THE EASTERN CARIBBEAN SUPREME COURT
SAINT VINCENT AND THE GRENADINES
IN THE HIGH COURT OF JUSTICE
IN THE MATTER OF CLAIM FOR ARREARS OF RENT AND RECOVERY OF POSSESSION OF RENTAL PREMISES SITUATE AT VILLA, ST. VINCENT
(through her lawful Attorney on Record
Ms. Vynnette Frederick for the Claimant
Mrs. Kay Bacchus-Baptiste for the Defendant
Ms. Michelle Fife appears in person
2021: 19th March
REASONS FOR DECISIONS
 On 19th March 2021, I delivered an oral decision on the sole issue in this matter as to the quantum of costs that should be awarded to the claimant on the mediation order that being the only issue that was not agreed to at mediation. At the delivery of the order of the court, the defendant who appeared in person on that day, (she being an attorney herself) her counsel having been absent requested that the court provide the reasons for the order delivered. These are the reasons for the decision as delivered.
 In order for the court to determine this issue, this court needs to look at the procedural history of the matter.
Procedural History/Chronological History
 i) Fixed date claim form filed for the payment of the sum of $37,000.00 and recovery of possession of the premises -13/8/2018
ii) Acknowledgement of service indicating that the defendant was defending the claim – 26/9/2018
iii) Application for judgment in default of defence – 3/10/2018
iv) Defence and counterclaim filed without an order of the court – 18/10/2018
v) Notice of acting – 23/1/2019
vi) Amended defence and counterclaim filed without leave – 27/3/2019
vii) Reply to defence and counterclaim – 10/4/2019
viii) Amended reply and defence to counterclaim-2/5/2019
ix) Application filed for an extension of time to filed the amended defence and counterclaim and for an order that it be deemed properly filed- 18/4/2019
x) Amended fixed date claim form filed for $41,000 and recovery of possession – 15/4/2019
xi) Matter referred to mediation – 2/5/2019
xii) Mediation undertaken – 5/6/2019: 1st session
xii) Mediation order extended – 27/9/2019
xiii) Mediation report outstanding – 17/1/2020
xiv) Mediation was to continue – 6/3/2020
xv) Agreement reached in mediation but no mediation report – 8/5/2020
xvi) Mediation report still outstanding – 29/5/2020
xvii) Mediation report outstanding for the remainder of 2020
xviii) Mediation report outstanding – 1/2/2021
xix) Court orders submissions on the costs payable – 12/2/2021
xx) Mediator passed away 8/3/2021 without producing report
 From the history it is clear, that the defendant up until the point when the parties agreed to attend mediation was contesting this claim by the claimant.
 The defendant maintained, in their submissions on the issue of costs that the matter having commenced as a fixed date claim form and relying on authorities from this jurisdiction that fixed costs were applicable in such an instance, and therefore submitted that fixed costs were due to the claimant.
 When this court considered the case law relied on, (even though not produced to the court for the court’s consideration) it is clear that where fixed costs were ordered, the matters proceeded as summary trials . Essentially it meant that these matters were undefended, and this court accepts that in those instances fixed costs would be applicable . This suit was not such an instance and there can be no hard and fast rule in this court’s mind that once a matter is commenced by fixed date claim form then fixed costs must follow. In fact this very court has made it clear that even where there has been a summary trial, if the conduct of the defendant during the proceedings cannot amount to an acceptance of the claim that the fixed costs regime does not apply.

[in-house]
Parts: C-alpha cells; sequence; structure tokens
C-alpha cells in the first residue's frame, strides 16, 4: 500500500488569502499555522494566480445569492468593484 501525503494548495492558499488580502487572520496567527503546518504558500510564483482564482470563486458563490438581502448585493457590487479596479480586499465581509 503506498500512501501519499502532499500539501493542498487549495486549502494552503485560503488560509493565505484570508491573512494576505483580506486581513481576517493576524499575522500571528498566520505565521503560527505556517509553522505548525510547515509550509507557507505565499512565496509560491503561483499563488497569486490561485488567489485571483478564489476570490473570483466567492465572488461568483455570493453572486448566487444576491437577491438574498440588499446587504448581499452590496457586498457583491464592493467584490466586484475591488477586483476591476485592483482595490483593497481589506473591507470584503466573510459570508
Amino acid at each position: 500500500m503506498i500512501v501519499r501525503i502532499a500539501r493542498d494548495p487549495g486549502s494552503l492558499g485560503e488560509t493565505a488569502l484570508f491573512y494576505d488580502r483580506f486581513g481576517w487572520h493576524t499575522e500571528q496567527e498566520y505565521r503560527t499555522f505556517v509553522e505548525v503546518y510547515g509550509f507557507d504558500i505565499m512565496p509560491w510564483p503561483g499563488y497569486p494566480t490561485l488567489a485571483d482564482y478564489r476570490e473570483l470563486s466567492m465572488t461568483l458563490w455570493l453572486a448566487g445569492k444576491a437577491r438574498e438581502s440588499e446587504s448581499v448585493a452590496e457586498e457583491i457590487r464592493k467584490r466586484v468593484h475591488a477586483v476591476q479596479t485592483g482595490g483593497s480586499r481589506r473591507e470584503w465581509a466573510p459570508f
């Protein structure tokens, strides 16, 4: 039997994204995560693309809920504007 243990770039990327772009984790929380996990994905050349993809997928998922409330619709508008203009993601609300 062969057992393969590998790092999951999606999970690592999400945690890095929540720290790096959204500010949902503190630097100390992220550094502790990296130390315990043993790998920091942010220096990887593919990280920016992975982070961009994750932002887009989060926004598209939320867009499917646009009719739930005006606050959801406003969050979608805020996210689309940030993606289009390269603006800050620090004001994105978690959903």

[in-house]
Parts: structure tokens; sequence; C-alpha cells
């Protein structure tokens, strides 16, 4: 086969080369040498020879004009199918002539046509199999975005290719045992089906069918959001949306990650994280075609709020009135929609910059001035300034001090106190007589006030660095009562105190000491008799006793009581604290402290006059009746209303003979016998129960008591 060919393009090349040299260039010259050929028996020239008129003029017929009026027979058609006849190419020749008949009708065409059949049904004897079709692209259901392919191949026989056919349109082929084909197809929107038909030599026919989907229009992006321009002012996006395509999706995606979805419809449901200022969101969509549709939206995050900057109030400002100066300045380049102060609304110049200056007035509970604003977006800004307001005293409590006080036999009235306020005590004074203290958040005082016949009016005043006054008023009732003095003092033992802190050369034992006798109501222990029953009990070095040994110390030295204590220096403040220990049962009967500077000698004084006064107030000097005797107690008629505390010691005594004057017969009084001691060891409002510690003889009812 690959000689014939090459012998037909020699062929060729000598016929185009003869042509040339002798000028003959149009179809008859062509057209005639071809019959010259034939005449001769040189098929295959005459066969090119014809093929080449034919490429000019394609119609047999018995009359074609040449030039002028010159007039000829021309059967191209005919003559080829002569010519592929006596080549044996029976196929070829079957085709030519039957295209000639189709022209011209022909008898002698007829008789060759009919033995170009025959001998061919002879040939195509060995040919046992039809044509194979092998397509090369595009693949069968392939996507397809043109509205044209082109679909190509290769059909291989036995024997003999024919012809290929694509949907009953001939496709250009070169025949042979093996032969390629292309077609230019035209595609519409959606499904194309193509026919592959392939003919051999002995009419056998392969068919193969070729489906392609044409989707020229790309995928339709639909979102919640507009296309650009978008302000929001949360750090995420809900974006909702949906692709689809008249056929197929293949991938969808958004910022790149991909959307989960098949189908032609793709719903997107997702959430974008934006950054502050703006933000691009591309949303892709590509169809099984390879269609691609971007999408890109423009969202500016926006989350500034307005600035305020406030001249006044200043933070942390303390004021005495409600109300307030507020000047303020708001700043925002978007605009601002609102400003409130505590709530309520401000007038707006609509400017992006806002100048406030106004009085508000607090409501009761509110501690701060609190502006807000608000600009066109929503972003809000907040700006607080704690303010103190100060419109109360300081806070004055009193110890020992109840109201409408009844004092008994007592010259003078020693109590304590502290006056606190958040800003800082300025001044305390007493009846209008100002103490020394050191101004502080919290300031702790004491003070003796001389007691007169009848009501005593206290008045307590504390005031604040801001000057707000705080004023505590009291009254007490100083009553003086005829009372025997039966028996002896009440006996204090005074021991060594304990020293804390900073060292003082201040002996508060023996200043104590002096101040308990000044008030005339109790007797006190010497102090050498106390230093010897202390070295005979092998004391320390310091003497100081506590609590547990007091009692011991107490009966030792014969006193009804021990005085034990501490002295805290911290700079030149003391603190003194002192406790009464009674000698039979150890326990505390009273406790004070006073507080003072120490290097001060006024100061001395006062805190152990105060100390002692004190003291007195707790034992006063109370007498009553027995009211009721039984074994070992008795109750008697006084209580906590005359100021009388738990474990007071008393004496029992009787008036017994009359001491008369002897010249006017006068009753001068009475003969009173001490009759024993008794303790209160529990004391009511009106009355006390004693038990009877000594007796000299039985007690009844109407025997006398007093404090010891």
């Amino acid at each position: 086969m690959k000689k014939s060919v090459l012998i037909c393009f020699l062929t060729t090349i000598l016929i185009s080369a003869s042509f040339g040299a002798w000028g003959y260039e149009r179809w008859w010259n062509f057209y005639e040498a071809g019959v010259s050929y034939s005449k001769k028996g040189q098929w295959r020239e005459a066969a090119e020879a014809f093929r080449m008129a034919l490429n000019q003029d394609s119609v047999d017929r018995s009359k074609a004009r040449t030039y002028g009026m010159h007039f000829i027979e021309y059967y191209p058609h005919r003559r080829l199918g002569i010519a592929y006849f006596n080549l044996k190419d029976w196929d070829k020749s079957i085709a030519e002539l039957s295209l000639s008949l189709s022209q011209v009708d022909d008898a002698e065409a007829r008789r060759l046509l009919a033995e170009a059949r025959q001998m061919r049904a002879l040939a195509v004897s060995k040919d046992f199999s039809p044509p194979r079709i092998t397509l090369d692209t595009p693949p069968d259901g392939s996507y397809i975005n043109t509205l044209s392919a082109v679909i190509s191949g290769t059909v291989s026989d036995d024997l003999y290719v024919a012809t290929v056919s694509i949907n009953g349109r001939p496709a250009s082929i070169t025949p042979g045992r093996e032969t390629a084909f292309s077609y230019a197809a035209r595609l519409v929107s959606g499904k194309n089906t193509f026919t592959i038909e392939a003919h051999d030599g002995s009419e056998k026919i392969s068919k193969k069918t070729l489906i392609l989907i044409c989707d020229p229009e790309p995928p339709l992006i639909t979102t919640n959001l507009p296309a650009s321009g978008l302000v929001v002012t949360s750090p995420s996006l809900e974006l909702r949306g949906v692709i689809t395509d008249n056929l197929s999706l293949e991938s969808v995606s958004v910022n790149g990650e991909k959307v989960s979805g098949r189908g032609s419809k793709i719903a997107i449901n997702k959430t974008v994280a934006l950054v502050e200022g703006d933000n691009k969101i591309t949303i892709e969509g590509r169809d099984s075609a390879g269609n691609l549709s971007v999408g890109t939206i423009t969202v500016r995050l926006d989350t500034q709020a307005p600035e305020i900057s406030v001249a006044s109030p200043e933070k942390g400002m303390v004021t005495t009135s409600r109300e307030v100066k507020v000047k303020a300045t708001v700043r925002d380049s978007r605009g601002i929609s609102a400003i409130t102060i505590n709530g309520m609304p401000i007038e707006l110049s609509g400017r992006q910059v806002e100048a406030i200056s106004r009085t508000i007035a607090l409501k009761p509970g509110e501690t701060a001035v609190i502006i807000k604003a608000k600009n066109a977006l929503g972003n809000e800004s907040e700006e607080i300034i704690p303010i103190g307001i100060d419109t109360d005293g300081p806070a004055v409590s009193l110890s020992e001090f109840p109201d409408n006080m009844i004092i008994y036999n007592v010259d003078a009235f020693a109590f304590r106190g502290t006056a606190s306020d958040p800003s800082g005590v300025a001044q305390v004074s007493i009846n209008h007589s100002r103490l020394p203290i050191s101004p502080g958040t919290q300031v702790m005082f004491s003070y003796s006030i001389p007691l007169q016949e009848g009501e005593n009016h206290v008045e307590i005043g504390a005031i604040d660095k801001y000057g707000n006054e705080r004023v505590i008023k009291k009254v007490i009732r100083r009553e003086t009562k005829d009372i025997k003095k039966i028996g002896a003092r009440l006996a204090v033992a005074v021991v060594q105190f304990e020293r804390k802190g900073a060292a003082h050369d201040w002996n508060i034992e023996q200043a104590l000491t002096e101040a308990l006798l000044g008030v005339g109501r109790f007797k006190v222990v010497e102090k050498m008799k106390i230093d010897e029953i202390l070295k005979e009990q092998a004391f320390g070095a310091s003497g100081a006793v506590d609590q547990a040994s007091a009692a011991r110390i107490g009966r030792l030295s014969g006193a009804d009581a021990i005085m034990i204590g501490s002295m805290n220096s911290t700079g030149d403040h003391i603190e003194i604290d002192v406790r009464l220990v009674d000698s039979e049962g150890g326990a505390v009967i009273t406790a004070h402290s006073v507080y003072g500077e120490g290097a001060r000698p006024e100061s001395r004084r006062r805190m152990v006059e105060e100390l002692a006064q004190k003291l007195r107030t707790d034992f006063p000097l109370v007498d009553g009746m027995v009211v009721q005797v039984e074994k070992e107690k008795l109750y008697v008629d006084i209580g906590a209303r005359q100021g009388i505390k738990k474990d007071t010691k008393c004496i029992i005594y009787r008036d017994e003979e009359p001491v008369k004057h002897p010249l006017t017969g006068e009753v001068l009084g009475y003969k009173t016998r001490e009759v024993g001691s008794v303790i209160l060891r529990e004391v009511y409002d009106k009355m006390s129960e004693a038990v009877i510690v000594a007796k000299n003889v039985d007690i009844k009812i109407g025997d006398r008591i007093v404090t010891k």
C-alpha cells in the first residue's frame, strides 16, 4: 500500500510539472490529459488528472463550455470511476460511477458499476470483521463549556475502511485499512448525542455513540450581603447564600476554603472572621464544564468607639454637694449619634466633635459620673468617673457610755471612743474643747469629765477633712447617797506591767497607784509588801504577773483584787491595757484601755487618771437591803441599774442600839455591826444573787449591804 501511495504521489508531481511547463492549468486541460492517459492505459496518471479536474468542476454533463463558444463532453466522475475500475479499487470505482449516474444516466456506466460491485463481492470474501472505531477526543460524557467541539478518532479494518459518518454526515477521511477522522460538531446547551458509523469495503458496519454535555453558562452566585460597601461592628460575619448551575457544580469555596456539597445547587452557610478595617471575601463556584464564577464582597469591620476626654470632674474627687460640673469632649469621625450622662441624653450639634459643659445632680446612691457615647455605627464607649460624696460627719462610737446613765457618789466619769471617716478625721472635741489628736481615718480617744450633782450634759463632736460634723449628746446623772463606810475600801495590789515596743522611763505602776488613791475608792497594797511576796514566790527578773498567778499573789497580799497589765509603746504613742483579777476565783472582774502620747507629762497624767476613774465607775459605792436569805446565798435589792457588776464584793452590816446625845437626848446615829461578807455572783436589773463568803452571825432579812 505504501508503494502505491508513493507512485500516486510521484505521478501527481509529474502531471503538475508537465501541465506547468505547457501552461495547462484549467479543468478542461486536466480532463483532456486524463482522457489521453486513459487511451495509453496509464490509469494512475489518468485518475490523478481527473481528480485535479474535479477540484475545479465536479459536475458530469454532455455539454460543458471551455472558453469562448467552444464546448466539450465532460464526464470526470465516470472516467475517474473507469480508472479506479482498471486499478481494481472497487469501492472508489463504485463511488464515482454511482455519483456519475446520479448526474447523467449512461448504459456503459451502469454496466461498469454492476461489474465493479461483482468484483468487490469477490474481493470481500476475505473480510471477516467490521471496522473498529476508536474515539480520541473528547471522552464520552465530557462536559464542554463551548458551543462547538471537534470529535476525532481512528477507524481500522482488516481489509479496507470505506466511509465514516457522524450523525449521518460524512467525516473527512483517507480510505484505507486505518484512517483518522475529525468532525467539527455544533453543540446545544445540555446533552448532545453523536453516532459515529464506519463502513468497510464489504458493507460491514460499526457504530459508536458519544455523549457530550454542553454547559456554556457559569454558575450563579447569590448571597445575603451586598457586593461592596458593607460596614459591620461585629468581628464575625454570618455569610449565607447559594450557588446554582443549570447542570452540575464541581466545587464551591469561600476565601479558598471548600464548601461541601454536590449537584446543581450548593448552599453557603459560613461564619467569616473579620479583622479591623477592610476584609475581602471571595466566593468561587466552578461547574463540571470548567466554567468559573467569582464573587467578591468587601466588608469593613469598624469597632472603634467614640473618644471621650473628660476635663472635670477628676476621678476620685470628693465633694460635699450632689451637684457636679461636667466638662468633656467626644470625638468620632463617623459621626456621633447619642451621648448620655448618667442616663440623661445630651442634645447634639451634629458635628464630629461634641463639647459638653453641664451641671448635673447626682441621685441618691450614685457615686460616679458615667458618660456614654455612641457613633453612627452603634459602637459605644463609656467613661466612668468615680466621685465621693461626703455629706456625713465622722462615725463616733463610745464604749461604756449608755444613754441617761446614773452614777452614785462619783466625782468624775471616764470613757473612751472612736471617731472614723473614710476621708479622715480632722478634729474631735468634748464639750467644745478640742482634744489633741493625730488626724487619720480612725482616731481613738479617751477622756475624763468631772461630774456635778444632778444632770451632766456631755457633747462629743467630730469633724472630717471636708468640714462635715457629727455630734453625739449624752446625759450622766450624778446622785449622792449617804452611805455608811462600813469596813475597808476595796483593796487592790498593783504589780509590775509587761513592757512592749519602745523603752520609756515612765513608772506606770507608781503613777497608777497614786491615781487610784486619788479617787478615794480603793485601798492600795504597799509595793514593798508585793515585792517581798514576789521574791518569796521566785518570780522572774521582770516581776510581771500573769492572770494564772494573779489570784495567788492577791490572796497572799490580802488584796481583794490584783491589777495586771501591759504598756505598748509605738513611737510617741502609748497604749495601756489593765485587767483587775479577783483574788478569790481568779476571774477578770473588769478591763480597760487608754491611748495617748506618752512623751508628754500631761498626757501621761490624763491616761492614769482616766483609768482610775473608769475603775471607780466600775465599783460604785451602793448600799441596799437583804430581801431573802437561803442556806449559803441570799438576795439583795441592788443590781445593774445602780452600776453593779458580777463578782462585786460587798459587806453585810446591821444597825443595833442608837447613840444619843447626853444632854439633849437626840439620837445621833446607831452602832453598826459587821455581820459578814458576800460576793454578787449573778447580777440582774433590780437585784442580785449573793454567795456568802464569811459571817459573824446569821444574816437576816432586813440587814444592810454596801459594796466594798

This court therefore accepts the considerations contained in the judgment of my brother Cottle J in the case of Vinciclean Floor Maintenance Services v St Vincent and the Grenadines Football Federation where the learned judge was making a similar determination on the issue of costs on a mediation that prescribed costs should apply. That case did not divulge the position that had been taken by the defendant on the claim against them but in the case at bar, the defendant herein had vigorously defended the claim and in mediation (although the court has not seen the order or the agreement) has not succeeded on any part of her counterclaim.
 The court accepts that the mediation agreement is reflective of a compromise position but the claimant even having not obtained the entirety of her relief sought has been the party who was in fact successful.
 In the case of Orin Roberts v Financial and Regulatory Commission my former brother Ventose J considered the applicability of Part 65.5 CPR 2000 where there is a monetary claim and how the claim is valued in those circumstances. He made it clear that Part 65.5 CPR applies where there is a claim for either an unspecified claim or a specified claim once it is also coupled with other remedies and the value of the claim for the purposes of calculation of prescribed costs, is the sum for which the judgment was entered .
 This court agrees with this assessment. I find that fixed costs do not apply in the instant case this not being an undefended action or an action that amounts to a default judgment . In fact, this was a monetary claim coupled with a claim for recovery of possession. I therefore find that in the instant case prescribed costs would apply and as such, the calculation would be 15% of the sum awarded on the mediation. However, this court also considers that it is imperative for this court to encourage mediation and in the discretion of the court I therefore do not award the one hundred percent of the prescribed costs but rather the sum of $2000.00 to be paid as costs on the mediation.
Order of the court:
- Costs to the claimant on the mediation order in the sum of $2,000.00.
HIGH COURT JUDGE
By the Court